To earn Honors in the Major, students must satisfy both the requirements for the major (above) and the following additional requirements:
- Earn a 3.300 University GPA
- Earn a 3.500 GPA for all SPANISH courses 300 level and higher
- Complete the following coursework, taken for Honors, with individual grades of B or better:
In certain circumstances (particularly when the student is an Honors candidate in two or more departments), 6 credits in literature, linguistics, or cultural studies at the 500 or 600 level, excluding SPANISH 681, SPANISH 682, SPANISH 691, SPANISH 692, and SPANISH 699, may be substituted for the Honors Thesis, upon recommendation by the Spanish undergraduate advisor.
University Degree Requirements
|Total Degree||To receive a bachelor's degree from UW–Madison, students must earn a minimum of 120 degree credits. The requirements for some programs may exceed 120 degree credits. Students should consult with their college or department advisor for information on specific credit requirements.|
|Residency||Degree candidates are required to earn a minimum of 30 credits in residence at UW–Madison. "In residence" means on the UW–Madison campus with an undergraduate degree classification. “In residence” credit also includes UW–Madison courses offered in distance or online formats and credits earned in UW–Madison Study Abroad/Study Away programs.|
|Quality of Work||Undergraduate students must maintain the minimum grade point average specified by the school, college, or academic program to remain in good academic standing. Students whose academic performance drops below these minimum thresholds will be placed on academic probation.|
- Develop communication skills in Spanish and integrate these skills to exchange and assess ideas effectively and with level-appropriate accuracy in written and spoken Spanish.
- Demonstrate understanding of linguistic, pragmatic, sociolinguistic, and stylistic features of written and spoken Spanish, understand how they influence meaning, and apply these features in level-appropriate ways in writing and speech.
- Demonstrate knowledge of Hispanic cultures across historical epochs, including awareness of the social, cultural, and linguistic diversity that characterizes the Spanish-speaking world.
- Demonstrate familiarity with and apply basic methods of literary and/or linguistic analysis, which for literary analysis includes interpretation of written texts and other forms of artistic/cultural creation, both in and of themselves and in the context of the particular social, cultural, and historical milieus in which they were created.
Spanish Major Sample Four-Year Plan
The Sample Four-Year Plan is a tool to assist you and your advisor(s). Use it along with your DARS report and the Course Guide. You will make your own Four-Year Plan based on your placement scores, incoming credits, and individual interests. As you become involved in athletics, honors, research, student organizations, study abroad, volunteer experiences, and/or work, you might adjust the order of your courses to accommodate these experiences. You will likely revise your own four-year plan several times during college.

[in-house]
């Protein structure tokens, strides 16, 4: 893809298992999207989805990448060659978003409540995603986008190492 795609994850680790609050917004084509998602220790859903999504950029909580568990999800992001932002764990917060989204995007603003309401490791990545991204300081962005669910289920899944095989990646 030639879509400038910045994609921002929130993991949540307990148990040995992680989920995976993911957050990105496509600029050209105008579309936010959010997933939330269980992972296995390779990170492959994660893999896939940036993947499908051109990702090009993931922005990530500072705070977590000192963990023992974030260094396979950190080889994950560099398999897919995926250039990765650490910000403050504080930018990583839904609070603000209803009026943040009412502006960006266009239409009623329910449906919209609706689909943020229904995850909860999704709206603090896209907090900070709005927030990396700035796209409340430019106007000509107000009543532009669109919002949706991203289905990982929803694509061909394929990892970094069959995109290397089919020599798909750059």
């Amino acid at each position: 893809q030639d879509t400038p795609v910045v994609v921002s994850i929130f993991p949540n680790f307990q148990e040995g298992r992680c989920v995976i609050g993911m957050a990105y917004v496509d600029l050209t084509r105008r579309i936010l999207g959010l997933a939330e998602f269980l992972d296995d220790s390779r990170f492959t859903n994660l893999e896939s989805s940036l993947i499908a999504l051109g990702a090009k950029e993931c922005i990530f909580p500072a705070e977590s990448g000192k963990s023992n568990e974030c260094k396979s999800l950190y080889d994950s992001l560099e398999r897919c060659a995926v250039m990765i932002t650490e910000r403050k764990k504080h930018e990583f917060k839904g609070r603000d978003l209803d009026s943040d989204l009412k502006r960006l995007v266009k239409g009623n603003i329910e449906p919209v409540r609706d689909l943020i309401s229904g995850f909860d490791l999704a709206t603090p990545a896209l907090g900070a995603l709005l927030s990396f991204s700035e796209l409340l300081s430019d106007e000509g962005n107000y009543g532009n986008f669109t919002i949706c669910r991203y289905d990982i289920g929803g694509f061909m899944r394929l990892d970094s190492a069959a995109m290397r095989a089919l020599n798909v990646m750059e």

|SPANISH 203||4||SPANISH 204||4|
|Communication A||3||Quantatative Reasoning A or Intermediate/Advanced COMP SCI/MATH/STAT (if B.S.)||3|
|Social Science Breadth||3||Science Breadth||3|
|SPANISH 226||3||SPANISH 223||3|
|SPANISH 225||3||SPANISH 224||3|
|Communication BDo not take in same semester as SPANISH 311.||3||Ethnic Studies||3|
|Physical Science Breadth||3||Social Science Breadth||3|
|SPANISH 311Do not take in same semester as Communication B.||3||300 level Spanish Literature course||3|
|300-400 level Spanish Linguistics course||3||300-400 level Spanish Culture course||3|
|Quantatative Reasoning B or Intermediate/Advanced COMP SCI/MATH/STAT (if B.S.)||3||Biological Science Breadth||3|
|Social Science Breadth||3||Electives||6|
|300-400 level in Spanish Culture course or Optional Language Practice course||3||400 level Spanish Elective||3|
|400 level Spanish Elective||3||400 level Spanish Elective||3|
|400 level Spanish Elective||3||Social Science Breadth||3|
|Total Credits 120|
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L&S career resources
SuccessWorks at the College of Letters & Science helps students leverage the academic skills learned in their major, certificates, and liberal arts degree; explore and try out different career paths; participate in internships; prepare for the job search and/or graduate school applications; and network with professionals in the field (alumni and employers). In short, SuccessWorks helps students in the College of Letters & Science discover themselves, find opportunities, and develop the skills they need for success after graduation.
SuccessWorks can also assist students in career advising, résumé and cover letter writing, networking opportunities, and interview skills, as well as course offerings for undergraduates to begin their career exploration early in their undergraduate career.
Students should set up their profiles in Handshake to take care of everything they need to explore career events, manage their campus interviews, and apply to jobs and internships from 200,000+ employers around the country.
- Set up a career advising appointment
- INTER-LS 210 L&S Career Development: Taking Initiative (1 credit, targeted to first- and second-year students)—for more information, see Inter-LS 210: Career Development, Taking Initiative
- INTER-LS 215 Communicating About Careers (3 credits, fulfills Com B General Education Requirement)
- Learn how we’re transforming career preparation: L&S Career Initiative
Professors Beilin, Bilbija, Close, Corfis, De Ferrari, Egea, Hernández, Hildner, Hutchinson, Medina, Podestá, Sanchez, Sapega
Associate Professors Alcalá-Galán, Ancos-García, Armstrong, Cerezo Paredes, Goldgel-Carballo, Pellegrini, Rao, Stafford, Tejedo Herrera
Assistant Professor Cerezo Paredes
Senior Lecturer Mercado
Faculty Associate Pujol
Associate Faculty Associates Fondow, Neumayer, Rodríguez-Guridi
Department Administrator Simpson
Graduate Coordinator Zimmer
Program Associate Tanner
Financial Specialist Tainter
Undergraduate Advisor Francis